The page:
“Enron” tells a familiar story of one of the biggest financial scandals in history, but UT Theatre and Dance brings a unique twist to the tale with an inventive cast of all women and non-binary actors and
Hannah Wolf, the play’s director and MFA graduate student, said her decision to cast non-binary actors was her intention since the project’s inception. By exercising male roles through non-male actors, Wolf’s aspiration is to allow an opportunity to question the status quo of male behavior.
“There is a lot of talk in our society looking into toxic masculinity and power,” Wolf said. “I’m thinking specifically at what are the traits that sit on a human’s body and what they are trained to do throughout their entire life subconsciously.”
Wolf said her vision is to explore these traits on bodies our society doesn’t naturally see in powerful roles. When audiences see actors who aren’t men display traits normally attributed to men, the absurdity of common male behavior is more obvious. When acting senior Annemarie Alaniz took on the role of former Enron CEO Jeffrey Skilling, she saw it as an opportunity to assume an identity that she normally wouldn’t be able to fulfill in real life.
“I know that there would probably be no other opportunity to play a character this way,” Alaniz said. “Getting to take on those qualities became more than about portraying a male. It’s about portraying someone who was born with this assumed power that he automatically thinks he has.”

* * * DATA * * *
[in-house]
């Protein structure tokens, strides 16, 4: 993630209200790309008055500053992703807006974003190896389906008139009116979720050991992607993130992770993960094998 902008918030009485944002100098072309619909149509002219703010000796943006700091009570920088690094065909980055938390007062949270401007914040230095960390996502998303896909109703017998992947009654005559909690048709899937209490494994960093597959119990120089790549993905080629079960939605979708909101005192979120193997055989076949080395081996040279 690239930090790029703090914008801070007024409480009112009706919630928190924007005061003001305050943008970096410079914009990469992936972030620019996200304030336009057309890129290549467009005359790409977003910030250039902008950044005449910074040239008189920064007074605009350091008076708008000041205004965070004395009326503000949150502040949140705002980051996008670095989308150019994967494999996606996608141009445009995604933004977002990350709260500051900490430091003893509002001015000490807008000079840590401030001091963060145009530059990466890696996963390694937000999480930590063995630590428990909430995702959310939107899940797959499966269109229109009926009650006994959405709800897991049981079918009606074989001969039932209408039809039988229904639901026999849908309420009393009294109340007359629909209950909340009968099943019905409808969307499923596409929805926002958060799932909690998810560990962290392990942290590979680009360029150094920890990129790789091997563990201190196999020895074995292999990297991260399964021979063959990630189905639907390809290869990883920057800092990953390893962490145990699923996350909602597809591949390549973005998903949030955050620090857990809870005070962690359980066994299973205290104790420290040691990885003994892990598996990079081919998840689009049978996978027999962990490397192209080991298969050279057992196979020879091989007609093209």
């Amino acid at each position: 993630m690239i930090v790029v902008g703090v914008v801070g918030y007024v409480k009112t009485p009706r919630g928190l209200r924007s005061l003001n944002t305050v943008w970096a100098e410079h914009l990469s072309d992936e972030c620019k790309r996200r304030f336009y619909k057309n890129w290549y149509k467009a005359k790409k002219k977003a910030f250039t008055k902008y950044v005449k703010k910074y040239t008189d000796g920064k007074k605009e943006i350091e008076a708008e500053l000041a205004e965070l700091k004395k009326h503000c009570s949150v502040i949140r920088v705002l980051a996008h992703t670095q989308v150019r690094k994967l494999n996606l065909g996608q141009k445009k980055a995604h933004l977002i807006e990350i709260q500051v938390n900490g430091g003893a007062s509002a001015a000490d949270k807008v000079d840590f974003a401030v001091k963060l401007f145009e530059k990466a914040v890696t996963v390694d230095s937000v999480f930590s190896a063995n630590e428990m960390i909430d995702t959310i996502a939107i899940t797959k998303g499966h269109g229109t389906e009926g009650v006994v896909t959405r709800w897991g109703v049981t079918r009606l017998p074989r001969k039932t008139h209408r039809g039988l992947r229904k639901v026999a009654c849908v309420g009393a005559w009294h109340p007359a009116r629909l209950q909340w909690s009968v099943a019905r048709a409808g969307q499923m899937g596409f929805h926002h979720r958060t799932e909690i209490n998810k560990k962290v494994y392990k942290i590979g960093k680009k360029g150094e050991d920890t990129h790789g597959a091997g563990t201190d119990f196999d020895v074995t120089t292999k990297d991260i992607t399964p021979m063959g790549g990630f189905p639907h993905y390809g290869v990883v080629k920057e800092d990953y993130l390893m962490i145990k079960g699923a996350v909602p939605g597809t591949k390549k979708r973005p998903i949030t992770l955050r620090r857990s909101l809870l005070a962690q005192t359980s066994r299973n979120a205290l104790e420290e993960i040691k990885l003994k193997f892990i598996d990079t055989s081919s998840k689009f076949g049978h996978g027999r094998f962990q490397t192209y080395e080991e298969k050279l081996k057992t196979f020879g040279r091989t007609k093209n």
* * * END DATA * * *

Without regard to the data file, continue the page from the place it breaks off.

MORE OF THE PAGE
Expanding beyond a gender power dynamic, Wolf’s interests also led her to explore how she can question typical
“The goal is for (the cast) to portray tactics that are often prescribed to the male gender,” Wolf said. “Because (I’m) a person who naturally does not do these gestures, I get to question what’s going on here. It’s subverting what we think the
status quo is.”
Acting junior Caroline Beagles said her role as former Enron CFO Andrew Fastow allowed her to fully realize
“Whenever you play a female character, there are normally restrictions in what kinds of bounds you can break,” Beagles said. “In ‘Enron,’ I get to make jerking off jokes and I talk about porn. As an actor, I feel like if I was playing a woman who was talking about porn, I would have to play the restraint of knowing this is improper for me to say.”
Beagles added that spectacle is a major aspect of the show the audience can really look
“It’s the first show that I’ve seen being made at UT that emphasizes spectacle more than anything else. Every single scene has an element of ‘What the heck, why is this happening, this is so cool.’”
Wolf’s wish is to fully realize the intent of the original production’s use of spectacle in order to liven up its emotionless financial part.
“We are really leaning into how to show more than just tell,” Wolf said. “There are a lot of very performative and theatrical moments. Because structured finance is not inherently theatrical, the original production physicalized all the metaphors they (the characters)
The goal for “Enron,” in its amplified production elements, is to make the audience feel the same power as the characters in order fully feel the weight of how their big plans fail in the end.
“The spectacle is built to bring the audience into the opulence of being inside a bubble,” Wolf said. “Then you watch everything start to disintegrate as they start to lose, and once that bubble pops everything falls apart.”